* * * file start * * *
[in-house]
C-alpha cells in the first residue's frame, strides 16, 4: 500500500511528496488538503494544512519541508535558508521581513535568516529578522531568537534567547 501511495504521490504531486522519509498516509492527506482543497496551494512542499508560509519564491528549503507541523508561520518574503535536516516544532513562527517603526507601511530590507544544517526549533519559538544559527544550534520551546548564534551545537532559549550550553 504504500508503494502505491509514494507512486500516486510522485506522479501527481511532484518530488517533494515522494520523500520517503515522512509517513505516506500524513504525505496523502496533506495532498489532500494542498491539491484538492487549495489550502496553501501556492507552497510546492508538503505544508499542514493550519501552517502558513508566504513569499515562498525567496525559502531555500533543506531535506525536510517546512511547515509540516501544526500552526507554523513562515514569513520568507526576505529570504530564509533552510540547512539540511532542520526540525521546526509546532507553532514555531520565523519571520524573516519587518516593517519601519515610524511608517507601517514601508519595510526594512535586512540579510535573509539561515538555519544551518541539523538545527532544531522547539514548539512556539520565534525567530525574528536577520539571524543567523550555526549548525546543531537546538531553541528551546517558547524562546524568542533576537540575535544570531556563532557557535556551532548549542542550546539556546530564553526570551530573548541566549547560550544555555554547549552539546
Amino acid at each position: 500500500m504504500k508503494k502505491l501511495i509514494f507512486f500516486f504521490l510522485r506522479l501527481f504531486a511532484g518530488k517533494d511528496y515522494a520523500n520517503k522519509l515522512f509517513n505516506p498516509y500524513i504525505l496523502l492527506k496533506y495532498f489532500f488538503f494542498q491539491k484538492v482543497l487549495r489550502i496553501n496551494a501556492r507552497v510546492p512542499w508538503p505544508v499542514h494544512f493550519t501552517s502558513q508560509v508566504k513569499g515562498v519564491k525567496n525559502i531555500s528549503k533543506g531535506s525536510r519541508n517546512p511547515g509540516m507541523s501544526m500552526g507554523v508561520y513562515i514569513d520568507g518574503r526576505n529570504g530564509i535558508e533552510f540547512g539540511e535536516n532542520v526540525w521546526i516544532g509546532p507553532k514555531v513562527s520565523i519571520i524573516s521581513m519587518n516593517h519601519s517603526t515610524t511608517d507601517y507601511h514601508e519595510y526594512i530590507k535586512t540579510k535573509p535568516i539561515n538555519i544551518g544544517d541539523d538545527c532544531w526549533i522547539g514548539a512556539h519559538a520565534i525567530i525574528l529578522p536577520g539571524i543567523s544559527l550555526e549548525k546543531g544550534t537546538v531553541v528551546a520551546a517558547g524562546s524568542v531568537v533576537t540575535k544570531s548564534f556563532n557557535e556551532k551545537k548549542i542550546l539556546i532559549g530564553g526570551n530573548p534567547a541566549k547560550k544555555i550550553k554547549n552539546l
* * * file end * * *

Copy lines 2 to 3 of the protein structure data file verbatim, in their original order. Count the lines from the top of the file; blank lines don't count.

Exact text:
C-alpha cells in the first residue's frame, strides 16, 4: 500500500511528496488538503494544512519541508535558508521581513535568516529578522531568537534567547 501511495504521490504531486522519509498516509492527506482543497496551494512542499508560509519564491528549503507541523508561520518574503535536516516544532513562527517603526507601511530590507544544517526549533519559538544559527544550534520551546548564534551545537532559549550550553 504504500508503494502505491509514494507512486500516486510522485506522479501527481511532484518530488517533494515522494520523500520517503515522512509517513505516506500524513504525505496523502496533506495532498489532500494542498491539491484538492487549495489550502496553501501556492507552497510546492508538503505544508499542514493550519501552517502558513508566504513569499515562498525567496525559502531555500533543506531535506525536510517546512511547515509540516501544526500552526507554523513562515514569513520568507526576505529570504530564509533552510540547512539540511532542520526540525521546526509546532507553532514555531520565523519571520524573516519587518516593517519601519515610524511608517507601517514601508519595510526594512535586512540579510535573509539561515538555519544551518541539523538545527532544531522547539514548539512556539520565534525567530525574528536577520539571524543567523550555526549548525546543531537546538531553541528551546517558547524562546524568542533576537540575535544570531556563532557557535556551532548549542542550546539556546530564553526570551530573548541566549547560550544555555554547549552539546
Amino acid at each position: 500500500m504504500k508503494k502505491l501511495i509514494f507512486f500516486f504521490l510522485r506522479l501527481f504531486a511532484g518530488k517533494d511528496y515522494a520523500n520517503k522519509l515522512f509517513n505516506p498516509y500524513i504525505l496523502l492527506k496533506y495532498f489532500f488538503f494542498q491539491k484538492v482543497l487549495r489550502i496553501n496551494a501556492r507552497v510546492p512542499w508538503p505544508v499542514h494544512f493550519t501552517s502558513q508560509v508566504k513569499g515562498v519564491k525567496n525559502i531555500s528549503k533543506g531535506s525536510r519541508n517546512p511547515g509540516m507541523s501544526m500552526g507554523v508561520y513562515i514569513d520568507g518574503r526576505n529570504g530564509i535558508e533552510f540547512g539540511e535536516n532542520v526540525w521546526i516544532g509546532p507553532k514555531v513562527s520565523i519571520i524573516s521581513m519587518n516593517h519601519s517603526t515610524t511608517d507601517y507601511h514601508e519595510y526594512i530590507k535586512t540579510k535573509p535568516i539561515n538555519i544551518g544544517d541539523d538545527c532544531w526549533i522547539g514548539a512556539h519559538a520565534i525567530i525574528l529578522p536577520g539571524i543567523s544559527l550555526e549548525k546543531g544550534t537546538v531553541v528551546a520551546a517558547g524562546s524568542v531568537v533576537t540575535k544570531s548564534f556563532n557557535e556551532k551545537k548549542i542550546l539556546i532559549g530564553g526570551n530573548p534567547a541566549k547560550k544555555i550550553k554547549n552539546l